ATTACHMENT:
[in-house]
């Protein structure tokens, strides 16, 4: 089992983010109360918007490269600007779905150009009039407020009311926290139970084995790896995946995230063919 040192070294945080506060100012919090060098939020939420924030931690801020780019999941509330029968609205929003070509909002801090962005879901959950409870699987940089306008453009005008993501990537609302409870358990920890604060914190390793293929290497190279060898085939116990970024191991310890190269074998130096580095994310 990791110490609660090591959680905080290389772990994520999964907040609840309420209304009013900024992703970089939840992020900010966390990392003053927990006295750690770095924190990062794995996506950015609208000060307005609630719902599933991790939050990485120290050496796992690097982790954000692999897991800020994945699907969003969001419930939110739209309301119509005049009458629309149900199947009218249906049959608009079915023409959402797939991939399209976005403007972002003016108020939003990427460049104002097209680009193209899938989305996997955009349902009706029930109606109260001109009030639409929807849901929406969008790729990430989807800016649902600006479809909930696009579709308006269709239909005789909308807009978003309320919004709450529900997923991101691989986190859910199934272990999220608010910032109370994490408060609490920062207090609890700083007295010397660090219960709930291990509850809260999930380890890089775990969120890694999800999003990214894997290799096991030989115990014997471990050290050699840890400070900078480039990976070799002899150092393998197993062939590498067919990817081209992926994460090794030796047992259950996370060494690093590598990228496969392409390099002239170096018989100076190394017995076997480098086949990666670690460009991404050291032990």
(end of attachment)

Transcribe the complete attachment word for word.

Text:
[in-house]
């Protein structure tokens, strides 16, 4: 089992983010109360918007490269600007779905150009009039407020009311926290139970084995790896995946995230063919 040192070294945080506060100012919090060098939020939420924030931690801020780019999941509330029968609205929003070509909002801090962005879901959950409870699987940089306008453009005008993501990537609302409870358990920890604060914190390793293929290497190279060898085939116990970024191991310890190269074998130096580095994310 990791110490609660090591959680905080290389772990994520999964907040609840309420209304009013900024992703970089939840992020900010966390990392003053927990006295750690770095924190990062794995996506950015609208000060307005609630719902599933991790939050990485120290050496796992690097982790954000692999897991800020994945699907969003969001419930939110739209309301119509005049009458629309149900199947009218249906049959608009079915023409959402797939991939399209976005403007972002003016108020939003990427460049104002097209680009193209899938989305996997955009349902009706029930109606109260001109009030639409929807849901929406969008790729990430989807800016649902600006479809909930696009579709308006269709239909005789909308807009978003309320919004709450529900997923991101691989986190859910199934272990999220608010910032109370994490408060609490920062207090609890700083007295010397660090219960709930291990509850809260999930380890890089775990969120890694999800999003990214894997290799096991030989115990014997471990050290050699840890400070900078480039990976070799002899150092393998197993062939590498067919990817081209992926994460090794030796047992259950996370060494690093590598990228496969392409390099002239170096018989100076190394017995076997480098086949990666670690460009991404050291032990």